This article considers the intertextual use of "Jack and the Beanstalk" and "Whittington and His Cat" in Samuel Selvon's 1958 novel, Turn Again Tiger. These fictions fulfill a complex function in Selvon's work, operating as narratives that represent the legacy of slavery and colonization and as fictions that can play an affirmative role in a decolonized postcolonial Caribbean imaginary. Selvon's work helps us come to a sophisticated understanding of the functioning of English traditions in postcolonial contexts—an understanding that resists both the banal postmodernist assumption that such fictions can simply be reabsorbed and reutilized regardless of their history and the radical Afrocentrist argument that European narratives can have no constructive part to play in the establishment of an independent postcolonial Caribbean identity.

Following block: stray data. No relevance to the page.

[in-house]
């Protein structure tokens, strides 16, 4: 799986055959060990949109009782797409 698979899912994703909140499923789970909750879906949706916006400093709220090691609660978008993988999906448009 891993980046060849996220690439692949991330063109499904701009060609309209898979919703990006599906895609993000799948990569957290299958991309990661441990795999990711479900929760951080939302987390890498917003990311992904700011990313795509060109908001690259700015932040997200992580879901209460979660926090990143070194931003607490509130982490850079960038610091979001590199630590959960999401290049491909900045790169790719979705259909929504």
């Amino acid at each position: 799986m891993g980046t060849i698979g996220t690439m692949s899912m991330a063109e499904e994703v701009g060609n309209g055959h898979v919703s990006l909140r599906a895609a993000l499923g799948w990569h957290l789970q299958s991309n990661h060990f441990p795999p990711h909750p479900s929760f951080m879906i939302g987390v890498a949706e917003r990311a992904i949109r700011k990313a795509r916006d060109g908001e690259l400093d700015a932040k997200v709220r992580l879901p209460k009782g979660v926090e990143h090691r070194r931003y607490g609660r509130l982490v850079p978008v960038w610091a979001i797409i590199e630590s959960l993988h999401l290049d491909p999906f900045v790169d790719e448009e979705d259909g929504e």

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pp. 199-218
Launched on MUSE
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